Bipartisan Stimulus Proposal Includes Additional Business Support
A bipartisan group of lawmakers on Tuesday unveiled a proposal for the next stimulus package, which includes expanded PPP funding.
A bipartisan group of lawmakers announced a new stimulus relief package Tuesday, reviving hope of additional federal support to individuals and businesses suffering from the COVID-19 pandemic.
The $908 billion proposal is supported by House Majority Leader Nancy Pelosi, D-Calif., and Senate Minority Leader Chuck Schumer, D-N.Y., and could include $288 billion for small businesses and the Paycheck Protection Program. While no legislative text is available, it could be finalized by this weekend.
The stimulus plan was originally unveiled by a group of lawmakers that included Joe Manchin, D-W.Va., and Susan Collins, R-Maine.
“I am particularly pleased that this package includes funding for another round of Paycheck Protection Program forgivable loans, which has helped keep our small businesses afloat,” Collins said in a statement. “In Maine alone, the PPP has helped sustain the jobs of 250,000 workers.”
Frozen since the presidential election, stimulus began to heat up on Nov. 17 when Pelosi and Schumer sent a letter to Senate Majority Leader Mitch McConnell, R-Ky., to work with Democrats on a new round of federal relief based on the $2.4 trillion HEROES Act, which McConnell rejected on Dec. 1—the same day lawmakers from both parties unveiled their smaller relief package.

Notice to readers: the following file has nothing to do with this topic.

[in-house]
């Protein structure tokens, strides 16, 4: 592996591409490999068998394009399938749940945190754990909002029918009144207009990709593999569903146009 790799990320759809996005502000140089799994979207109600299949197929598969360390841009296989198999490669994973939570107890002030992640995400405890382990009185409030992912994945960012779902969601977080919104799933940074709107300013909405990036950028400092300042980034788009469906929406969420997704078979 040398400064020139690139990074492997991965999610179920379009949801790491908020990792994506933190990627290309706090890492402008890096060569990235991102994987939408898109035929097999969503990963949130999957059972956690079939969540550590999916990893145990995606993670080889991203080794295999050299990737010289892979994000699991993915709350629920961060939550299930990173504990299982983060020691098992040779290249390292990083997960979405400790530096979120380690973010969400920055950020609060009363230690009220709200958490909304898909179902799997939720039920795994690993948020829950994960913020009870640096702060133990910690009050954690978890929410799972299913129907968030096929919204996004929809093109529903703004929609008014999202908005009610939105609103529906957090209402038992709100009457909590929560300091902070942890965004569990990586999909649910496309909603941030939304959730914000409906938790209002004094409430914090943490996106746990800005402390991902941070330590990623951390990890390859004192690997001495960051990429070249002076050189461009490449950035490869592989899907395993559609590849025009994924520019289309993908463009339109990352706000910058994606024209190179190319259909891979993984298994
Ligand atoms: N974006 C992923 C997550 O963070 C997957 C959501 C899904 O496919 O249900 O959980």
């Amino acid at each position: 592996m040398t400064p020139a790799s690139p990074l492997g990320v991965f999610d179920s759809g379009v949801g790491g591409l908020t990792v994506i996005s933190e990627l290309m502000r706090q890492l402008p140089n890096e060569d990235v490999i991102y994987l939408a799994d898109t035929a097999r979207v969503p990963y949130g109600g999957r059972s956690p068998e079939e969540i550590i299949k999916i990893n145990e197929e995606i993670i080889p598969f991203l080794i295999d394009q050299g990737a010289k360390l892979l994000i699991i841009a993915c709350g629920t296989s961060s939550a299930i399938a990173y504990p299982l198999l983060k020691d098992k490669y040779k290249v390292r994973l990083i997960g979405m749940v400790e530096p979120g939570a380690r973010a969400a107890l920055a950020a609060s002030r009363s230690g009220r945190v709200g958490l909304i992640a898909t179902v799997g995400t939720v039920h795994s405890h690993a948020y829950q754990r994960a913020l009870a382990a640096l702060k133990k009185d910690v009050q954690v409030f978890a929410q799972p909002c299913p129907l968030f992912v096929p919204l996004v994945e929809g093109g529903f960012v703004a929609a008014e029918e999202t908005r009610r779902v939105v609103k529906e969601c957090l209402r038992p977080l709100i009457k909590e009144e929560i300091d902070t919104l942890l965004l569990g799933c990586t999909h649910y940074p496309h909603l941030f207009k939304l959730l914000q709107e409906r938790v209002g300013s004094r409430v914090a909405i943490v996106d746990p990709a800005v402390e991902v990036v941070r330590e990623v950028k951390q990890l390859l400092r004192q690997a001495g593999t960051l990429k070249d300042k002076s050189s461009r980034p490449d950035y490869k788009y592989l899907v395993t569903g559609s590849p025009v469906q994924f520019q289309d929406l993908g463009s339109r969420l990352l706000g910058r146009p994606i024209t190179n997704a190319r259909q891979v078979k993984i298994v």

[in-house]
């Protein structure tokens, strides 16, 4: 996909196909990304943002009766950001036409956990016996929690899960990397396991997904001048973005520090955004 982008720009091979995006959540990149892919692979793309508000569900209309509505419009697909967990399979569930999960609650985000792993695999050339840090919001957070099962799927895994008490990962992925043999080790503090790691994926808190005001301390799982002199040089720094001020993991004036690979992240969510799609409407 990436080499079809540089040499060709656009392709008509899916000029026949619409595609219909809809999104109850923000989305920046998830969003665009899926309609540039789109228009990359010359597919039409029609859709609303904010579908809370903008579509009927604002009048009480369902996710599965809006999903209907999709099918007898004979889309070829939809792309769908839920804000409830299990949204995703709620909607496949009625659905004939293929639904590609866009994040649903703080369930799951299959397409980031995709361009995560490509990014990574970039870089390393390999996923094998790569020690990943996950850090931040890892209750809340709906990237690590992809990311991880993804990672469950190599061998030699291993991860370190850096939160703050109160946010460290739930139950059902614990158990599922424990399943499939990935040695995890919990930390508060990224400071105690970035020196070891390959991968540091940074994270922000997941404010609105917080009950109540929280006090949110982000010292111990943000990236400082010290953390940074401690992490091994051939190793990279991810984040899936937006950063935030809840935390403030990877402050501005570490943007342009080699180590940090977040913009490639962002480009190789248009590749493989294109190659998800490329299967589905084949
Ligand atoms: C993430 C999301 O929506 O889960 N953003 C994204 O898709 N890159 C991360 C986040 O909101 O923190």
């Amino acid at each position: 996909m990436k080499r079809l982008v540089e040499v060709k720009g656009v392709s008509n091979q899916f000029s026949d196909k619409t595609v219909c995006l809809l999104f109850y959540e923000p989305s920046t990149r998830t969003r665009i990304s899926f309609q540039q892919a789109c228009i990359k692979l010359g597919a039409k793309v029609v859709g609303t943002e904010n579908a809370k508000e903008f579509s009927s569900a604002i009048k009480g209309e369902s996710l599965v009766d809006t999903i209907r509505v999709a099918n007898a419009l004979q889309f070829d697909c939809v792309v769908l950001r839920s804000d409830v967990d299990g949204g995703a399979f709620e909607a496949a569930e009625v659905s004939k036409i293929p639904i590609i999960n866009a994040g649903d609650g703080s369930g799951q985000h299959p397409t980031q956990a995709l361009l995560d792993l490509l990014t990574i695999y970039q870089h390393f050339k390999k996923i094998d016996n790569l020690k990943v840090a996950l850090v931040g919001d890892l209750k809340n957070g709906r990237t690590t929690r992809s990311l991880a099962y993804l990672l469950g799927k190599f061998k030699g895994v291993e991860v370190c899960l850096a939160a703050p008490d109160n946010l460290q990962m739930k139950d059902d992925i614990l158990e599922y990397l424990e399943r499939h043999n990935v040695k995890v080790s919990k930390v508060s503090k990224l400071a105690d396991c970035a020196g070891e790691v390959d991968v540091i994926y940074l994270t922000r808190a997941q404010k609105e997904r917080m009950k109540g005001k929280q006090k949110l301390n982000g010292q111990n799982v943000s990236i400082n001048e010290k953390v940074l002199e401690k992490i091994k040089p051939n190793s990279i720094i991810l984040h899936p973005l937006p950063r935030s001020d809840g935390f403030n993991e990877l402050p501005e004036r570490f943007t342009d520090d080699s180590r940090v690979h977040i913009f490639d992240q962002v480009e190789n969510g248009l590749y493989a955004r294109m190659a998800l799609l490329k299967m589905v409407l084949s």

The size of the HEROES Act stems mainly from the hundreds of billions requested for aid to states and local municipalities whose budgets have been slashed by the pandemic. However, McConnell has been firm in his support for a “targeted” relief bill. Tuesday’s proposal asks for $160 billion for state and tribal governments, down from the HEROES Act’s $500 billion ask.
McConnell has not released a statement on the current bipartisan proposal. The Senate leader will remain in control of the chamber and exert immense influence over the outcome of the next stimulus package. He will likely continue his leadership in the Senate despite two runoff elections in Georgia, which will be held on Jan. 5—weeks before President-elect Joe Biden’s inauguration. Republicans are favored to win those seats and maintain control of the Senate.
The HEROES Act has seen a resurgence in support since Biden’s victory in the presidential election. The president-elect has come out in support of the bill, but opposition in the Republican-controlled Senate makes it unlikely to pass in its current form.
Getting more aid to small and midsize businesses has taken on additional urgency after the Treasury announced on Nov. 19 that would be recalling the funds set aside for the Federal Reserve’s Main Street Lending Program at the end of the year.
Despite deploying only a fraction of its $522 billion largesse since its June launch, the MSLP was seen as an attractive alternative for companies that couldn’t qualify for PPP loans, including those backed by private equity firms.
Benjamin Glick is Middle Market Growth’s associate editor.